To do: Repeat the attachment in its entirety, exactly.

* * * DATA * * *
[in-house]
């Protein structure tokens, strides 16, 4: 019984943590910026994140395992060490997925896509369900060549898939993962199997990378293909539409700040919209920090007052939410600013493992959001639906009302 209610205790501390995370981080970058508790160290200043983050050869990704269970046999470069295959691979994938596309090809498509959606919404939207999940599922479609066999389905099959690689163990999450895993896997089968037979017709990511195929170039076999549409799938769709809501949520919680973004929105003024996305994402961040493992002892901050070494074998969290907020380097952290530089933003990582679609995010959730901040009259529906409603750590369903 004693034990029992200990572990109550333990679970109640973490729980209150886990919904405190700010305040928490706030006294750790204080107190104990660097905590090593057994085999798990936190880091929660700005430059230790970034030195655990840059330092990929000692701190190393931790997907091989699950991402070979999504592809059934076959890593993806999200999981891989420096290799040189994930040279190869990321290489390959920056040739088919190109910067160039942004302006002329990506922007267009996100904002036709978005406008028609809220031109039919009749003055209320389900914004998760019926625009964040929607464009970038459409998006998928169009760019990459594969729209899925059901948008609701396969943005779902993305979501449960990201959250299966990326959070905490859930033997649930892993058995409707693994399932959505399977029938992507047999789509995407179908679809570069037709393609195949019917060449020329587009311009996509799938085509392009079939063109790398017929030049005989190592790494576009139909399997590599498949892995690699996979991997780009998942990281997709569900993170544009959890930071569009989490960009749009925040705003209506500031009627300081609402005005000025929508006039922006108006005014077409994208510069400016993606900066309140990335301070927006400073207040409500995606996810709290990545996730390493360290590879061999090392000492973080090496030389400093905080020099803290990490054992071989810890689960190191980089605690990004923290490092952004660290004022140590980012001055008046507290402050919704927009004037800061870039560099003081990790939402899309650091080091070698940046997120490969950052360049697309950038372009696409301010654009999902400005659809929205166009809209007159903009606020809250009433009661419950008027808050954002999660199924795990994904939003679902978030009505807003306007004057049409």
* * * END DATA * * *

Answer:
[in-house]
């Protein structure tokens, strides 16, 4: 019984943590910026994140395992060490997925896509369900060549898939993962199997990378293909539409700040919209920090007052939410600013493992959001639906009302 209610205790501390995370981080970058508790160290200043983050050869990704269970046999470069295959691979994938596309090809498509959606919404939207999940599922479609066999389905099959690689163990999450895993896997089968037979017709990511195929170039076999549409799938769709809501949520919680973004929105003024996305994402961040493992002892901050070494074998969290907020380097952290530089933003990582679609995010959730901040009259529906409603750590369903 004693034990029992200990572990109550333990679970109640973490729980209150886990919904405190700010305040928490706030006294750790204080107190104990660097905590090593057994085999798990936190880091929660700005430059230790970034030195655990840059330092990929000692701190190393931790997907091989699950991402070979999504592809059934076959890593993806999200999981891989420096290799040189994930040279190869990321290489390959920056040739088919190109910067160039942004302006002329990506922007267009996100904002036709978005406008028609809220031109039919009749003055209320389900914004998760019926625009964040929607464009970038459409998006998928169009760019990459594969729209899925059901948008609701396969943005779902993305979501449960990201959250299966990326959070905490859930033997649930892993058995409707693994399932959505399977029938992507047999789509995407179908679809570069037709393609195949019917060449020329587009311009996509799938085509392009079939063109790398017929030049005989190592790494576009139909399997590599498949892995690699996979991997780009998942990281997709569900993170544009959890930071569009989490960009749009925040705003209506500031009627300081609402005005000025929508006039922006108006005014077409994208510069400016993606900066309140990335301070927006400073207040409500995606996810709290990545996730390493360290590879061999090392000492973080090496030389400093905080020099803290990490054992071989810890689960190191980089605690990004923290490092952004660290004022140590980012001055008046507290402050919704927009004037800061870039560099003081990790939402899309650091080091070698940046997120490969950052360049697309950038372009696409301010654009999902400005659809929205166009809209007159903009606020809250009433009661419950008027808050954002999660199924795990994904939003679902978030009505807003306007004057049409």